Pasolini’s Lasting Impressions: Death, Eros, and Literary Enterprise in the Opus of Pier Paolo Pasolini
Edited by Ryan Calabretta-Sajder
Noted as a ‘civil poet’ by Alberto Moravia, Pier Paolo Pasolini was a creative and philosophical genius whose works challenged generations of Western Europeans and Americans to reconsider not only issues regarding the self, but also various social concerns. Pasolini’s works touched and continues to inspire students, scholars, and intellectuals alike to question the status quo. This collection of thirteen articles and two interviews evidences the on-going discourse around Pasolini’s lasting impressions on the new generation.
Pasolini’s Lasting Impressions: Death, Eros and Literary Enterprise in the Opus of Pier Paolo Pasolini thus explores the civic poet’s oeuvre in four parts: poetry, theatre, film, and culture. Although the collection does not include every genre in which Pasolini wrote, it addresses many, some which often receive little or no attention, particularly in Italian Studies of North America. The underlining theme of the book, ‘death, eros and literary enterprise’ intertwines these genres in a rather unique way, allowing for inter-disciplinary interpretations to Pasolini’s rich opus.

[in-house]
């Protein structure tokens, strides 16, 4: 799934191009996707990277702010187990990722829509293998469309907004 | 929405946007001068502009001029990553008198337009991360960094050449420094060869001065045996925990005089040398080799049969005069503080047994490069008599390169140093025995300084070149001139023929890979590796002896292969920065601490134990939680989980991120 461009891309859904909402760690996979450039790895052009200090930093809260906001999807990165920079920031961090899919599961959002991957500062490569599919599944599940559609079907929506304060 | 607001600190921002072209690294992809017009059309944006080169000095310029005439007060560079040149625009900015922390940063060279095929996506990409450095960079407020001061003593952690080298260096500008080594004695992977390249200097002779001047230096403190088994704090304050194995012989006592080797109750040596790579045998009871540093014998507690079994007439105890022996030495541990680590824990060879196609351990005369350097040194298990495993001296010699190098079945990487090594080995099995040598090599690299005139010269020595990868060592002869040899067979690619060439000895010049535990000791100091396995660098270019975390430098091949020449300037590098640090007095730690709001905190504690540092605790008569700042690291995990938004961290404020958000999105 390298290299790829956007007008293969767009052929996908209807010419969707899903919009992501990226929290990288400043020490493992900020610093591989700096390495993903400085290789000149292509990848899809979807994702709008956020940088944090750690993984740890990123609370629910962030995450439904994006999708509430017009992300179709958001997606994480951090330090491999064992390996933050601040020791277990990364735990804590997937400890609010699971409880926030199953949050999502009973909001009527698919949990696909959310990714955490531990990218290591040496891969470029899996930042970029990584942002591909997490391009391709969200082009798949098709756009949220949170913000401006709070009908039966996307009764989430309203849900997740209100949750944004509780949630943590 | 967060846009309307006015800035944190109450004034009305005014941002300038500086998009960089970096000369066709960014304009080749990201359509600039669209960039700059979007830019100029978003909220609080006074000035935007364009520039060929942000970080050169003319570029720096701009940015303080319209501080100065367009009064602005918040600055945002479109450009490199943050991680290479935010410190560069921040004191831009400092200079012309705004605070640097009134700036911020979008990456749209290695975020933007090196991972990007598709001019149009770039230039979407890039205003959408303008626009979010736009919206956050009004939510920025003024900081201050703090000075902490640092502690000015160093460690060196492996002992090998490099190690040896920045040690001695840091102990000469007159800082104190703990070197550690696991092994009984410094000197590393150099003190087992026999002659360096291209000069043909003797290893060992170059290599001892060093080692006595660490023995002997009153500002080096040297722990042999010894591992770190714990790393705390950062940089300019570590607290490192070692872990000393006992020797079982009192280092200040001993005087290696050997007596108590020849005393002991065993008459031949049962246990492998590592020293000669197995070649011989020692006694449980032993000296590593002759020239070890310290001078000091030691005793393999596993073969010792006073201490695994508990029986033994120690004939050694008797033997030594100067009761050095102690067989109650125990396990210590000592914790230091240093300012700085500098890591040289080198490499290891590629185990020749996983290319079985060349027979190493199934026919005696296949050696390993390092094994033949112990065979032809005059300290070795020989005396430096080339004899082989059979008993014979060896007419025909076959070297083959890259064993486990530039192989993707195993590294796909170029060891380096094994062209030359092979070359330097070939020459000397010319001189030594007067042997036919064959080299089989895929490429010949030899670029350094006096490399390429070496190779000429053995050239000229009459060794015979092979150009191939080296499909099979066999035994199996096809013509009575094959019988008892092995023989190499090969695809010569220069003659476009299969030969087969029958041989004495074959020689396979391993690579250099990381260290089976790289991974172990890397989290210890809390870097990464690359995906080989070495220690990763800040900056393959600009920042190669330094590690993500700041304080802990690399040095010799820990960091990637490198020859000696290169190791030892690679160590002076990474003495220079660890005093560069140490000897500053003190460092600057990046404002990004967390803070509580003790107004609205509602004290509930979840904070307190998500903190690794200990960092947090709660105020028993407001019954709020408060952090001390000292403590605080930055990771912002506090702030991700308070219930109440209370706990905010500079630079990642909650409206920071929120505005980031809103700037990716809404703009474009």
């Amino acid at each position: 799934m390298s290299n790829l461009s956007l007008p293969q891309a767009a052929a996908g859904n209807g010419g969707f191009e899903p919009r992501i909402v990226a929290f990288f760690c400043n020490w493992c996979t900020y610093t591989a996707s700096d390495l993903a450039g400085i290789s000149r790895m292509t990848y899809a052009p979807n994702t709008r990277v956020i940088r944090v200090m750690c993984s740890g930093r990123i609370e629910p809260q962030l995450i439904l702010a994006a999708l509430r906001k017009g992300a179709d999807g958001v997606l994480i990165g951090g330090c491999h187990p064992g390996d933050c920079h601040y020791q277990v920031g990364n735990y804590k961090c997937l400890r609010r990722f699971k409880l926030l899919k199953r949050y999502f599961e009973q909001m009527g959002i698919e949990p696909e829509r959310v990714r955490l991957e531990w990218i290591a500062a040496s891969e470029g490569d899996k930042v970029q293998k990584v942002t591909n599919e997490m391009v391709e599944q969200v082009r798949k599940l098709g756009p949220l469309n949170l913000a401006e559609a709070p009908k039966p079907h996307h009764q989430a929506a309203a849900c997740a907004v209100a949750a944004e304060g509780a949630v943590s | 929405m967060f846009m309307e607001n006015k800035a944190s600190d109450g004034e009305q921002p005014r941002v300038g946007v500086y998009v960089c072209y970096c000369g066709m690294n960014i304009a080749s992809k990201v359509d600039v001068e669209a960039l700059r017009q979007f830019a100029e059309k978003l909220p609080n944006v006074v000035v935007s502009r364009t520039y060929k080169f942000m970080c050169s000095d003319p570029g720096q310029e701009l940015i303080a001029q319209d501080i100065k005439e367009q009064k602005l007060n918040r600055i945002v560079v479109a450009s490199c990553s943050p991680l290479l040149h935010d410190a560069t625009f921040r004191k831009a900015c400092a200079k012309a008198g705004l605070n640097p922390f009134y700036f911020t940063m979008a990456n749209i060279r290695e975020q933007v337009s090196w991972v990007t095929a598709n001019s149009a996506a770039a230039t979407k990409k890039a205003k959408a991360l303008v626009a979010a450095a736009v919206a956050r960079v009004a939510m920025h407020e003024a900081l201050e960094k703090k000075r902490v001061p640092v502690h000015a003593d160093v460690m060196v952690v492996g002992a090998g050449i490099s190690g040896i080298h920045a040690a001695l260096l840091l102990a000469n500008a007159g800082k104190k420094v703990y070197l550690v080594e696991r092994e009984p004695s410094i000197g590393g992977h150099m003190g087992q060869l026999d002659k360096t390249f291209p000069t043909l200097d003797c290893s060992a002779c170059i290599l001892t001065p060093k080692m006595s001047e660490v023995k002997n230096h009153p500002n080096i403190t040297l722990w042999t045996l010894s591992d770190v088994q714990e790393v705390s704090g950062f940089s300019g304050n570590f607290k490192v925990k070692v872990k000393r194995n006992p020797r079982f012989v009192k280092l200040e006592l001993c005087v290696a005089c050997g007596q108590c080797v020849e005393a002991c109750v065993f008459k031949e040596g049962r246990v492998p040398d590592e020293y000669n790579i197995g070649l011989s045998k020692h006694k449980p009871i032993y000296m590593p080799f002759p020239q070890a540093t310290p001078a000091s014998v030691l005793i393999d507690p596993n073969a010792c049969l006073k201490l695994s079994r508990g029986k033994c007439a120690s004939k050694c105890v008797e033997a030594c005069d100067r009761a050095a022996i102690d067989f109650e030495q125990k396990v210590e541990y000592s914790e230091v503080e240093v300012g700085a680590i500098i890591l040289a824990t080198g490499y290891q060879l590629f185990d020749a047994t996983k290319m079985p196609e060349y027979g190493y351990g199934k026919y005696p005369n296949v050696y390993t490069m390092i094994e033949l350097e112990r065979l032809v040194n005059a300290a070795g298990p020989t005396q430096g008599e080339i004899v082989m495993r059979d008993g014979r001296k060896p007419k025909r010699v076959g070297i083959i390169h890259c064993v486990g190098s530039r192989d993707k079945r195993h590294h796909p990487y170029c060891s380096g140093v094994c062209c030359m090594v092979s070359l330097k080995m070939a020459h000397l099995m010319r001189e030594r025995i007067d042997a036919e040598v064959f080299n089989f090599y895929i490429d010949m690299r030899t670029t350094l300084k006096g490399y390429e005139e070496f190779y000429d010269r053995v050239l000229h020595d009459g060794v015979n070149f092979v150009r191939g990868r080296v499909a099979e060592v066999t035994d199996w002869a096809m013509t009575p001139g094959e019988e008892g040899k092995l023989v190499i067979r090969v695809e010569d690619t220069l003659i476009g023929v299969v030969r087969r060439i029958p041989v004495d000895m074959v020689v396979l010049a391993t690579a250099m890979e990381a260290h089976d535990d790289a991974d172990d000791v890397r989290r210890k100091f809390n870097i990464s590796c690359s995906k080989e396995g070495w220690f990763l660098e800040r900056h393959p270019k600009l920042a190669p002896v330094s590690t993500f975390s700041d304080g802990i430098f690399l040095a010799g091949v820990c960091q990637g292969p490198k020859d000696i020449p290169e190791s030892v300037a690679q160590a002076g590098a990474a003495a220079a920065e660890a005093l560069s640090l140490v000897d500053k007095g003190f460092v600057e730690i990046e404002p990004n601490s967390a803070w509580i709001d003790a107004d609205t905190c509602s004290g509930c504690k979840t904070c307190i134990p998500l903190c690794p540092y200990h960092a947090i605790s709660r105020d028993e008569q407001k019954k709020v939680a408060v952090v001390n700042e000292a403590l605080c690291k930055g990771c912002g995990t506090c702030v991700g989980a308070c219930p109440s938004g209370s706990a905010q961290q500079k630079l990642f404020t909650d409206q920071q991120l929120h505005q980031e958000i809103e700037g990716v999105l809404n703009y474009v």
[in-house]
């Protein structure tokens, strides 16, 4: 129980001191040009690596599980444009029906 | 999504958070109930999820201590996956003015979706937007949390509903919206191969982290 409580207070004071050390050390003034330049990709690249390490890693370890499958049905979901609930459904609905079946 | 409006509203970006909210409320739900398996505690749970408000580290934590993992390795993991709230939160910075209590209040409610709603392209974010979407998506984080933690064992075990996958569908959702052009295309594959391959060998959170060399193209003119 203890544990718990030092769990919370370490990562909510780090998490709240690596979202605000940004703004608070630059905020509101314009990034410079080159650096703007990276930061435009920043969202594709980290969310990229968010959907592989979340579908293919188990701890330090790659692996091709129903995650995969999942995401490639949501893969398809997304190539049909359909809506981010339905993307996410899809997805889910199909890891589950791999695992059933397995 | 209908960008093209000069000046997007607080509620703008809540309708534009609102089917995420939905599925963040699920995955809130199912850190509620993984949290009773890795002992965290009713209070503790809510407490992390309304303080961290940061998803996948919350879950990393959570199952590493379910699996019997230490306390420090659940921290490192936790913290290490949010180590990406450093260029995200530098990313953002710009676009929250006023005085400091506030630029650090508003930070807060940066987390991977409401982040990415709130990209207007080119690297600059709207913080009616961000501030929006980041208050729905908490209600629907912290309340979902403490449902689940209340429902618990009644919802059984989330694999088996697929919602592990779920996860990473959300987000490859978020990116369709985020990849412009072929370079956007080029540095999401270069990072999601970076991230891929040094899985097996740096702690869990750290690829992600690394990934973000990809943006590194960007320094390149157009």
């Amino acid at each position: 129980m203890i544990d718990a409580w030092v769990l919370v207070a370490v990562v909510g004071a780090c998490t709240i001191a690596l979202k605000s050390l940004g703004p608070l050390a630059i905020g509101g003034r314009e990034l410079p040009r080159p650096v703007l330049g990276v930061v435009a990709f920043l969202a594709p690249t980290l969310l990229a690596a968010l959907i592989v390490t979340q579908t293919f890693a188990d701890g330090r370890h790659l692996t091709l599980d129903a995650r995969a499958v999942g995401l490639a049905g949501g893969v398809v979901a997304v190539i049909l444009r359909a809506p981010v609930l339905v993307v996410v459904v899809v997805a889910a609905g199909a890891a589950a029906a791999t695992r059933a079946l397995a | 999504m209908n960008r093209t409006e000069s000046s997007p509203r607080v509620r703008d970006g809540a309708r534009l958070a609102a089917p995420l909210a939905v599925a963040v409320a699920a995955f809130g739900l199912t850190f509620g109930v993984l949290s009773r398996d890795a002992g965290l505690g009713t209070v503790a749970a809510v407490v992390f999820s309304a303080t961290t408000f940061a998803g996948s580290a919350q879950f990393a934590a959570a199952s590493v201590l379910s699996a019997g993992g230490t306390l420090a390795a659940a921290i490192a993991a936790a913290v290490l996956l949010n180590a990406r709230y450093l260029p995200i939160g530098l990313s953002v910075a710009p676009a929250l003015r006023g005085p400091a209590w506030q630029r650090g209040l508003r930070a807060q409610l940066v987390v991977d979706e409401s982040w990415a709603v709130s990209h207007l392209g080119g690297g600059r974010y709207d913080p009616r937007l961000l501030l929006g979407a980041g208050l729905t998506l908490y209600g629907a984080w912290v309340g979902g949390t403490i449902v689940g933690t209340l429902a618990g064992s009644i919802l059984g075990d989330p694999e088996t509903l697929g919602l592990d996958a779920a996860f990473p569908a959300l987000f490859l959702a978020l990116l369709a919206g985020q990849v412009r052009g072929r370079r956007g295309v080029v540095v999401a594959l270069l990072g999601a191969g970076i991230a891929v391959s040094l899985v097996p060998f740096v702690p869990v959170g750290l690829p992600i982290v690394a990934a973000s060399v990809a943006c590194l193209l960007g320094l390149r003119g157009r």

The edited volume concludes with two artists, Dacia Maraini and Ominio71’s reflections on Pasolini in the 21st century. In fact, the cover represents a recent work on Ominio71 underscoring Pasolini’s visual presence still within the Roman walls. In conclusion, this collection demonstrates how his works still influence contemporary Italian society and motivate intellectual dialogue through new theoretical outlooks on Pasolini’s oeuvre.